An Egyptian court on Saturday sentenced deposed president Mohamed Mursi and more than 100 other people to death for their role in a mass jailbreak during the 2011 uprising.
Hours after the ruling, gunmen shot dead two judges, a prosecutor and their driver in the strife-torn Sinai Peninsula, in the first such attack on the judiciary in the region.
Mursi, sitting in a caged dock in the blue uniform of convicts after already been sentenced to 20 years for inciting violence, raised his fists defiantly when the verdict was read.
Judge Shabaan El Shamy handed down the same sentence to more than 100 other defendants, including Muslim Brotherhood leader Mohamed Badei, already sentenced to death in another trial, and his deputy Khairat al Shater.
Mursi, elected president in 2012 as the Brotherhood’s compromise candidate after Shater was disqualified, ruled for only a year before mass protests spurred the military to overthrow him in July 2013. He was among dozens of leaders detained amid a crackdown that left hundreds of Mursi supporters dead.
Many of those sentenced on Saturday were tried in absentia, including prominent Qatar-based cleric Yusuf alQaradawi.
The court will pronounce its final decision on June 2, since under Egyptian law, death sentences are referred to the grand mufti, the government’s interpreter of Islamic law, who plays an advisory role. Defendants can still appeal even after the mufti’s recommendation.
“If he [Mursi] decides that we appeal against the verdict, then we will. If he continues to not recognise this court, then we won’t appeal,” said defence lawyer Abdel Moneim Abdel Maksoud.
Amnesty International lashed out at the verdict, saying it reflected “the deplorable state of the country’s criminal justice system”.
“The death penalty has become the favourite tool for the Egyptian authorities to purge the political opposition,” the London-based rights watchdog said.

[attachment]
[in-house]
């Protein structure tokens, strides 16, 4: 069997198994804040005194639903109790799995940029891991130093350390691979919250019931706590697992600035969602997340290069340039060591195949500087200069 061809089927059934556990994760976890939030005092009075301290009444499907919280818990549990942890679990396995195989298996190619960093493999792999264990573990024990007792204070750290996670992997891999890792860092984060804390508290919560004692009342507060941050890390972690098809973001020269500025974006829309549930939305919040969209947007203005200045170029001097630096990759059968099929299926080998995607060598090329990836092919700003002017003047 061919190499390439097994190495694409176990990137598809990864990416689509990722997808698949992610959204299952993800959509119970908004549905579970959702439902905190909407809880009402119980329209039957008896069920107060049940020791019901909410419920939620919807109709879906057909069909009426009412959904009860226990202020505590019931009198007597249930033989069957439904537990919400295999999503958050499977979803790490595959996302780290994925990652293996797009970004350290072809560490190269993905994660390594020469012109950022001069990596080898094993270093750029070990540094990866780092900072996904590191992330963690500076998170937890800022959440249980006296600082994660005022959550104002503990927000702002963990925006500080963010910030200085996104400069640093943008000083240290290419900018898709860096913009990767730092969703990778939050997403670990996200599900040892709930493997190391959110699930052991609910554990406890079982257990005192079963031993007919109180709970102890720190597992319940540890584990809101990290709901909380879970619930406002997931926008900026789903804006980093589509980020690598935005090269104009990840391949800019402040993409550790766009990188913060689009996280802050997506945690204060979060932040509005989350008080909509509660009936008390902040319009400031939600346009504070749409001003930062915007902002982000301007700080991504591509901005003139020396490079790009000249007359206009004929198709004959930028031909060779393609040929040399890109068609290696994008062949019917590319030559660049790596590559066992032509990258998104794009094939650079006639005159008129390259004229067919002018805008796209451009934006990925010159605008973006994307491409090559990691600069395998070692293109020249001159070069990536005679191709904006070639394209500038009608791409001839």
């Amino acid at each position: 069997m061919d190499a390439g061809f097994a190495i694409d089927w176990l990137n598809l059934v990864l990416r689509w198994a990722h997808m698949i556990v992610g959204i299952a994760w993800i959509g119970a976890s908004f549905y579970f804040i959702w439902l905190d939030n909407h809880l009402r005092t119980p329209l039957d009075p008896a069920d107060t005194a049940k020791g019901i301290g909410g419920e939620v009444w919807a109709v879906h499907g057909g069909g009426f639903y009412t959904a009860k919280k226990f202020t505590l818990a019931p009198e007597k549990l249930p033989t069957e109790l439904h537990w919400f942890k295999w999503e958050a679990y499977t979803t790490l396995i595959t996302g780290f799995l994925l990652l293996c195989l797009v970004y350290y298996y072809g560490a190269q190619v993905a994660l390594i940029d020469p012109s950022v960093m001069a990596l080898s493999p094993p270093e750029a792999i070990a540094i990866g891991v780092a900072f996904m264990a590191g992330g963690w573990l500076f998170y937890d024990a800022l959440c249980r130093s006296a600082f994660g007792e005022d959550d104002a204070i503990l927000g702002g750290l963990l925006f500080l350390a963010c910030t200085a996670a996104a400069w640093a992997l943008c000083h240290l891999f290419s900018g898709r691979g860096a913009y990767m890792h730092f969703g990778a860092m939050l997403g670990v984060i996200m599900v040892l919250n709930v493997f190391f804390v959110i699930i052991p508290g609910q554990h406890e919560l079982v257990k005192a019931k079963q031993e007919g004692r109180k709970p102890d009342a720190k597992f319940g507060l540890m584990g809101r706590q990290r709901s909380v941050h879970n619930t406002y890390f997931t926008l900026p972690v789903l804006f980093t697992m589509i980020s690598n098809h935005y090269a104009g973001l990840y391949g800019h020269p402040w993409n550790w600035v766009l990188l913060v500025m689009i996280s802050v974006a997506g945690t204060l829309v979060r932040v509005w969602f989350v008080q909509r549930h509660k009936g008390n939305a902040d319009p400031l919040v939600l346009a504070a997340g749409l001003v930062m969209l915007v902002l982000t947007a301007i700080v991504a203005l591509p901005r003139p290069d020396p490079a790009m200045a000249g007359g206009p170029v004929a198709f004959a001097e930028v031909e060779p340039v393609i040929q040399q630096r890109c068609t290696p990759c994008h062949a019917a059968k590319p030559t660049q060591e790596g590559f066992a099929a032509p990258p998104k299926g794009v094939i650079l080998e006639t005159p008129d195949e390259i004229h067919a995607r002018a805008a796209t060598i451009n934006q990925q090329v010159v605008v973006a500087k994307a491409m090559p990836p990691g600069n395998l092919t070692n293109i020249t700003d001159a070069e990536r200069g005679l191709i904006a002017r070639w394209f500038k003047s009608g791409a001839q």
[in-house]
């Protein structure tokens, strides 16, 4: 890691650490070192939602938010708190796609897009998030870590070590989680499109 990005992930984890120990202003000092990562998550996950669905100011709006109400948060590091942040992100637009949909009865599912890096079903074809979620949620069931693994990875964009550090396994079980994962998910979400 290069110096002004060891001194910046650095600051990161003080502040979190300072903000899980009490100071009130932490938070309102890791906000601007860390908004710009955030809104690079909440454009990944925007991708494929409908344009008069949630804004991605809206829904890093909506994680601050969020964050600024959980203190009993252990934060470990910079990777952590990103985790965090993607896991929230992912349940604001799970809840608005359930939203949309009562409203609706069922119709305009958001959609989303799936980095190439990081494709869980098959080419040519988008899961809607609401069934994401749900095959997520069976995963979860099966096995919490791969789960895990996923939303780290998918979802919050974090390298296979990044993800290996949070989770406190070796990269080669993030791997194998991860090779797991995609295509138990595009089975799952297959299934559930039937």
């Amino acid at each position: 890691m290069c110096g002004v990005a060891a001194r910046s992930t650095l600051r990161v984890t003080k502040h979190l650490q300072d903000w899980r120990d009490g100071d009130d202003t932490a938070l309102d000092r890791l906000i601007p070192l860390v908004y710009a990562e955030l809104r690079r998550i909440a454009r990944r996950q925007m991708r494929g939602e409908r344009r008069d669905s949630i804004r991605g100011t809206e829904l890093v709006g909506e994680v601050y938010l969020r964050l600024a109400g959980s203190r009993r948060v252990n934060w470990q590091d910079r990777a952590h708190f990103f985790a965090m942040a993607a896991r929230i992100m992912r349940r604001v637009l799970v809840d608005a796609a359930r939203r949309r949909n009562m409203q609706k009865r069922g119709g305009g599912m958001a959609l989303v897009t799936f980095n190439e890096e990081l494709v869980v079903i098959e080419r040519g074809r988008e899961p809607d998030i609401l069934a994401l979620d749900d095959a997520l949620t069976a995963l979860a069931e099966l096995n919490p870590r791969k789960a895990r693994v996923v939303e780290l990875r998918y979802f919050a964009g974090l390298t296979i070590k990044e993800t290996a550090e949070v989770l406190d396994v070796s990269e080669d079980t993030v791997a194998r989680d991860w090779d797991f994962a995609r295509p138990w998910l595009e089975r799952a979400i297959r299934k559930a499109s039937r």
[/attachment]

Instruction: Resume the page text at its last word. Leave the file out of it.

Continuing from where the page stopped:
Turkish President Recep Tayyip Erdogan condemned the death sentence, saying the country was “turning back into ancient Egypt”, referring to Pharaonic rule that ended more than two millennia ago.
“The popularly elected president of Egypt, chosen with 52 per cent of the vote, has unfortunately been sentenced to death,” Erdogan said at a rally in Istanbul, to howls of protest from the crowd.
Condemning the verdict, Hamas said that some of its members mentioned in the proceedings were already dead before the 2011 uprising, while some are in Israeli prisons.
The verdict “is a crime against the Palestinian people and their courageous resistance, and is a systematic demonisation campaign targeting Hamas”, spokesman Fawzy Barhum told AFP news agency.
Judges shot dead
After the verdict was pronounced, gunmen in the Sinai shot dead two judges and a prosecutor travelling to El Arish for a court hearing. Their driver was also killed and another prosecutor was wounded, health ministry spokesman Hossam Abdel Ghaffar told AFP.
Some of Mursi’s fellow defendants included militants from Sinai, where they often attack security forces.
Published in The Express Tribune, May 17th, 2015.
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